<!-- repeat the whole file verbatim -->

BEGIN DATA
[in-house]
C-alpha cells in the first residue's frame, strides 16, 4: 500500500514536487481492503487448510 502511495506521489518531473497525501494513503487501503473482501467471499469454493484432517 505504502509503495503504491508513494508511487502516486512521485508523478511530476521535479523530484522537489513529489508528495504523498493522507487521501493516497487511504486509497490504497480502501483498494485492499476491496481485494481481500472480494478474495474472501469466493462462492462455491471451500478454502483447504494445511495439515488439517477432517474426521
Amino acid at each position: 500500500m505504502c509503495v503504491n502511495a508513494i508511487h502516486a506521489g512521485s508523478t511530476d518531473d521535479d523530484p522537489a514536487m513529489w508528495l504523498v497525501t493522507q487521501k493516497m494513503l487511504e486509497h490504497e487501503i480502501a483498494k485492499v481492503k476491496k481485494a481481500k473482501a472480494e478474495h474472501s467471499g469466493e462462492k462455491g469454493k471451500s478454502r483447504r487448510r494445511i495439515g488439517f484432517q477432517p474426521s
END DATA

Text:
[in-house]
C-alpha cells in the first residue's frame, strides 16, 4: 500500500514536487481492503487448510 502511495506521489518531473497525501494513503487501503473482501467471499469454493484432517 505504502509503495503504491508513494508511487502516486512521485508523478511530476521535479523530484522537489513529489508528495504523498493522507487521501493516497487511504486509497490504497480502501483498494485492499476491496481485494481481500472480494478474495474472501469466493462462492462455491471451500478454502483447504494445511495439515488439517477432517474426521
Amino acid at each position: 500500500m505504502c509503495v503504491n502511495a508513494i508511487h502516486a506521489g512521485s508523478t511530476d518531473d521535479d523530484p522537489a514536487m513529489w508528495l504523498v497525501t493522507q487521501k493516497m494513503l487511504e486509497h490504497e487501503i480502501a483498494k485492499v481492503k476491496k481485494a481481500k473482501a472480494e478474495h474472501s467471499g469466493e462462492k462455491g469454493k471451500s478454502r483447504r487448510r494445511i495439515g488439517f484432517q477432517p474426521s